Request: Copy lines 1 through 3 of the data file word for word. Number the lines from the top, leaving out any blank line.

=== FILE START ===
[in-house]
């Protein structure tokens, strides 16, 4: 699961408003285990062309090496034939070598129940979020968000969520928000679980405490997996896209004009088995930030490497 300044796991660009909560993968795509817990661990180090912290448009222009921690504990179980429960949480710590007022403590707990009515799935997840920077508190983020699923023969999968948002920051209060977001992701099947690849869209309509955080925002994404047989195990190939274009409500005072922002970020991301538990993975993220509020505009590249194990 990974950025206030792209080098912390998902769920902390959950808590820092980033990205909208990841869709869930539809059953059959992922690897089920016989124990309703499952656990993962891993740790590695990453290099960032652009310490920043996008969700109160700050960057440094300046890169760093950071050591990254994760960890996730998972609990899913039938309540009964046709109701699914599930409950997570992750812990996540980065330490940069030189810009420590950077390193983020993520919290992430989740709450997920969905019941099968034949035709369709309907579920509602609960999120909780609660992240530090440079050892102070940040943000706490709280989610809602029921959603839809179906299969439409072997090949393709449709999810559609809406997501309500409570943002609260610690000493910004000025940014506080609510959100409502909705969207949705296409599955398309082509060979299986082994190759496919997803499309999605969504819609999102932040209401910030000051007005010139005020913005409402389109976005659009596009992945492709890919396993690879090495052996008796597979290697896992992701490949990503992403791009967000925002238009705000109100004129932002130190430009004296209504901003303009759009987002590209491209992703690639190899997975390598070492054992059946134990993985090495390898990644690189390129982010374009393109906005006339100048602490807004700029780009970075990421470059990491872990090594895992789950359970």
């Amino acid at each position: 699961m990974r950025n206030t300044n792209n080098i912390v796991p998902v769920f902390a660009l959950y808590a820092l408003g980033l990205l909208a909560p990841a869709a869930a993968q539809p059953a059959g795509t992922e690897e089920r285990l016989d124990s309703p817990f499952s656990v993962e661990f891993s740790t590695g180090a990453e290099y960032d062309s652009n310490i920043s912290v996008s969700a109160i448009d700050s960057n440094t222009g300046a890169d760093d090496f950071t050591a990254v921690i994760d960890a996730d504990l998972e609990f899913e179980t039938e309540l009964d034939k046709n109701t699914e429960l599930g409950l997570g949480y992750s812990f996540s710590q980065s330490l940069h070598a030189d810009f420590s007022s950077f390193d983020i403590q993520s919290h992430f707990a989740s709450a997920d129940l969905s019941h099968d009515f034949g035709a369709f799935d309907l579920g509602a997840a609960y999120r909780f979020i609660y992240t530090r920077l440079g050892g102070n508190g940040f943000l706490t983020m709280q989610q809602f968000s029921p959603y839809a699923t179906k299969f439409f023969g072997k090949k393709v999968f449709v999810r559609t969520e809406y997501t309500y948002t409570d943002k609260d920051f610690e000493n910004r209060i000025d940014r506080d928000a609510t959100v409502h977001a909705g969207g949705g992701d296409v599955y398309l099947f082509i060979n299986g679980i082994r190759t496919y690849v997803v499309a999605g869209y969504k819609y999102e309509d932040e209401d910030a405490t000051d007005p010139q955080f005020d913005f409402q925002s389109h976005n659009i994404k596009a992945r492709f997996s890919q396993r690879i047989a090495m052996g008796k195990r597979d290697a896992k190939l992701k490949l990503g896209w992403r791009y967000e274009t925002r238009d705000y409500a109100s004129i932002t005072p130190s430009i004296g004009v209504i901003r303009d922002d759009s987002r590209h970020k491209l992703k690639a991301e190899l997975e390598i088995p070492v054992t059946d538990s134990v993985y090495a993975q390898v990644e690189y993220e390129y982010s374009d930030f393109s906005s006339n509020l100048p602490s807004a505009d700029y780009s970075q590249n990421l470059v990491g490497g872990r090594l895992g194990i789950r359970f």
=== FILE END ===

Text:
[in-house]
């Protein structure tokens, strides 16, 4: 699961408003285990062309090496034939070598129940979020968000969520928000679980405490997996896209004009088995930030490497 300044796991660009909560993968795509817990661990180090912290448009222009921690504990179980429960949480710590007022403590707990009515799935997840920077508190983020699923023969999968948002920051209060977001992701099947690849869209309509955080925002994404047989195990190939274009409500005072922002970020991301538990993975993220509020505009590249194990 990974950025206030792209080098912390998902769920902390959950808590820092980033990205909208990841869709869930539809059953059959992922690897089920016989124990309703499952656990993962891993740790590695990453290099960032652009310490920043996008969700109160700050960057440094300046890169760093950071050591990254994760960890996730998972609990899913039938309540009964046709109701699914599930409950997570992750812990996540980065330490940069030189810009420590950077390193983020993520919290992430989740709450997920969905019941099968034949035709369709309907579920509602609960999120909780609660992240530090440079050892102070940040943000706490709280989610809602029921959603839809179906299969439409072997090949393709449709999810559609809406997501309500409570943002609260610690000493910004000025940014506080609510959100409502909705969207949705296409599955398309082509060979299986082994190759496919997803499309999605969504819609999102932040209401910030000051007005010139005020913005409402389109976005659009596009992945492709890919396993690879090495052996008796597979290697896992992701490949990503992403791009967000925002238009705000109100004129932002130190430009004296209504901003303009759009987002590209491209992703690639190899997975390598070492054992059946134990993985090495390898990644690189390129982010374009393109906005006339100048602490807004700029780009970075990421470059990491872990090594895992789950359970």
């Amino acid at each position: 699961m990974r950025n206030t300044n792209n080098i912390v796991p998902v769920f902390a660009l959950y808590a820092l408003g980033l990205l909208a909560p990841a869709a869930a993968q539809p059953a059959g795509t992922e690897e089920r285990l016989d124990s309703p817990f499952s656990v993962e661990f891993s740790t590695g180090a990453e290099y960032d062309s652009n310490i920043s912290v996008s969700a109160i448009d700050s960057n440094t222009g300046a890169d760093d090496f950071t050591a990254v921690i994760d960890a996730d504990l998972e609990f899913e179980t039938e309540l009964d034939k046709n109701t699914e429960l599930g409950l997570g949480y992750s812990f996540s710590q980065s330490l940069h070598a030189d810009f420590s007022s950077f390193d983020i403590q993520s919290h992430f707990a989740s709450a997920d129940l969905s019941h099968d009515f034949g035709a369709f799935d309907l579920g509602a997840a609960y999120r909780f979020i609660y992240t530090r920077l440079g050892g102070n508190g940040f943000l706490t983020m709280q989610q809602f968000s029921p959603y839809a699923t179906k299969f439409f023969g072997k090949k393709v999968f449709v999810r559609t969520e809406y997501t309500y948002t409570d943002k609260d920051f610690e000493n910004r209060i000025d940014r506080d928000a609510t959100v409502h977001a909705g969207g949705g992701d296409v599955y398309l099947f082509i060979n299986g679980i082994r190759t496919y690849v997803v499309a999605g869209y969504k819609y999102e309509d932040e209401d910030a405490t000051d007005p010139q955080f005020d913005f409402q925002s389109h976005n659009i994404k596009a992945r492709f997996s890919q396993r690879i047989a090495m052996g008796k195990r597979d290697a896992k190939l992701k490949l990503g896209w992403r791009y967000e274009t925002r238009d705000y409500a109100s004129i932002t005072p130190s430009i004296g004009v209504i901003r303009d922002d759009s987002r590209h970020k491209l992703k690639a991301e190899l997975e390598i088995p070492v054992t059946d538990s134990v993985y090495a993975q390898v990644e690189y993220e390129y982010s374009d930030f393109s906005s006339n509020l100048p602490s807004a505009d700029y780009s970075q590249n990421l470059v990491g490497g872990r090594l895992g194990i789950r359970f």